The Vilna is a unique place where thousands of curious Jews and non-Jews, young and old, urban and suburban, observant and secular are today finding their own personal connection to Jewish history, identity, and culture. When we rescued the building from destruction in the 1990’s, our first priority was to stabilize this historic structure. We repaired the stained glass windows, skylights and roof, and revealed sections of the only multi-layered synagogue folk art murals in the United States.
Today, the Vilna is once again the cornerstone of a new center for Jewish life in downtown Boston. Each success has been fueled by our loyal and growing circle of supporters. By 2004, we had met our $1.5 million goal for our first capital campaign and secured the building. Since then, our organization and programs have grown and annual fundraising revenues have nearly tripled.
Despite our accomplishments thus far, our job is not done. It is urgent that we embark on the next phase of restoration and expansion to meet our growing needs and ambitions for the ‘new’ Vilna.
- We must make the building universally accessible so that everyone can participate in programs.
- We need increased space for programs.
- We must upgrade our historic building with modern systems and technology.
- We need to restore the murals before they disintegrate further and become unsalvageable, lost to history.
- We need usable, productive space to house our expanding staff.
We will fully restore the original early 20th century charm and intimacy of the landmark Vilna Shul building, upgrade its infrastructure for 21st century purposes, and create welcoming spaces for gathering, celebrating, and learning together. We will do this in three phases.
In Phase One of the renovation ($4 million), we will:
- Provide universal access to the building by adding a new daily entrance and walkway on the side of the building, and an ADA-compliant lift and restrooms.
- Expand capacity to meet growing community needs by creating:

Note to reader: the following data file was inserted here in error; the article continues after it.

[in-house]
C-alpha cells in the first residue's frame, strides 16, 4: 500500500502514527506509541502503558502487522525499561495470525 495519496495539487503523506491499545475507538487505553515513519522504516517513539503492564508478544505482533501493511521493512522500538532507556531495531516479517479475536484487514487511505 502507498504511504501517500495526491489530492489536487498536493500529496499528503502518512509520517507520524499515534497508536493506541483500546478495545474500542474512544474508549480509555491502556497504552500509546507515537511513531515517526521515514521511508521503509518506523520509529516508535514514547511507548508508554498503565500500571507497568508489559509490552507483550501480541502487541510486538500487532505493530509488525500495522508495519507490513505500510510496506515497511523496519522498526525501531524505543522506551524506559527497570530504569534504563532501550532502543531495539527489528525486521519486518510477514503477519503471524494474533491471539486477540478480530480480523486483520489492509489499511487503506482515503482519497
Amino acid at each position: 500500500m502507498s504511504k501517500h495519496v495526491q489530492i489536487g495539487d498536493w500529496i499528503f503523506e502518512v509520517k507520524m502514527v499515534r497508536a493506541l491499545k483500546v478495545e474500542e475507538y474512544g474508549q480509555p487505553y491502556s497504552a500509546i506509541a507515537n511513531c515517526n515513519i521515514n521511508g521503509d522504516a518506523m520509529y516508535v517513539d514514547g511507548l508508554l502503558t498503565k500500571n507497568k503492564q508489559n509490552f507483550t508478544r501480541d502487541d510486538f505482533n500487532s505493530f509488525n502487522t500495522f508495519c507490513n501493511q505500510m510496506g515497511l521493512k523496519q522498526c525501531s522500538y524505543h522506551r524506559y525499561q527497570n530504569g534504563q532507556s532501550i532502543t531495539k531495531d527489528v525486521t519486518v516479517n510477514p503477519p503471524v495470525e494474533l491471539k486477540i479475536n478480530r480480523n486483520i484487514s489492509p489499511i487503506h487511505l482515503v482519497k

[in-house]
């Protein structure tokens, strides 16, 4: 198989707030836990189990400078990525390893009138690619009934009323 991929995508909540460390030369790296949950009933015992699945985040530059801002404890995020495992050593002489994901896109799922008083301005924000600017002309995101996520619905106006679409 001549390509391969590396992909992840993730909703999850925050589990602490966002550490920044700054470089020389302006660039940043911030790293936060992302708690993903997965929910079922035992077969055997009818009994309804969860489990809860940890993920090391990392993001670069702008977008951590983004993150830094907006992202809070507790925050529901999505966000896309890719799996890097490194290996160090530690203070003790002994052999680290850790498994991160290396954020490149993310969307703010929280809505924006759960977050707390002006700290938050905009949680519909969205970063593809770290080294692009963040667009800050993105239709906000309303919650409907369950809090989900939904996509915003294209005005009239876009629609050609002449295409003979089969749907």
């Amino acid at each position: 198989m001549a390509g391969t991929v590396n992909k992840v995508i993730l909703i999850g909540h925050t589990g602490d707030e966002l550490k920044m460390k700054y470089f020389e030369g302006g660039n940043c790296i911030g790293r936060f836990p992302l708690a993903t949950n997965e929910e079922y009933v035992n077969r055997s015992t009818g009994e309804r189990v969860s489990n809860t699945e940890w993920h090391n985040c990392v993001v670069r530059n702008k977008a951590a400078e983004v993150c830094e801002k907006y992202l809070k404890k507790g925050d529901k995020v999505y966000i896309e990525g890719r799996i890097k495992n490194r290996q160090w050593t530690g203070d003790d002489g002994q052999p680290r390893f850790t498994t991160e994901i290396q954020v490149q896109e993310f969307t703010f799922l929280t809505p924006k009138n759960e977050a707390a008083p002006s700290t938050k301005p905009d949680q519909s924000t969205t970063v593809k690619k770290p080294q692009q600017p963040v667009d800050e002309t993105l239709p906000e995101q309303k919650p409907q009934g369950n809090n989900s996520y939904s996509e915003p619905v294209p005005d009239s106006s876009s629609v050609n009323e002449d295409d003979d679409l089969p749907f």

- a Community Room for public programming with seating capacity for up to 100 people that can be subdivided for smaller meetings, exhibitions, and presentations
- a Visitor Center and a Gift Shop
- a Multi-Use Interactive Educational Classroom for learners of all ages
- a Family Room in the historic kitchen that serves as a place for small group activities and as a lounge for docents and families
- a suite of Administrative Offices for staff and volunteers
- Restore/reproduce a portion of the decorative murals in the sanctuary and historic foyer
- Install state-of-the-art audio/visual systems for use in all event spaces
- Upgrade the HVAC and humidity control systems for visitor comfort and exhibition protection
In Phase Two ($2.5 million) of the campaign, we will raise funds to complete the restoration of the remaining murals in the sanctuary.
In Phase Three ($3 million), we will focus on:
- Enhancing the educational infrastructure
- Establishing an endowment to secure the Vilna’s future.
NOW ALL WE NEED IS YOU.
If you are interested in making a capital gift to the Vilna, please contact Executive Director Barnet Kessel.
By the early 1900’s, Boston’s Jewish immigrants had built 42 synagogues in the West End. Today, only the Vilna survives. This is a nationally important Boston landmark, and it is our honor to celebrate its history, memory, and the promise of its future.
— Evvajean Mintz, President Emerita, the Vilna Shul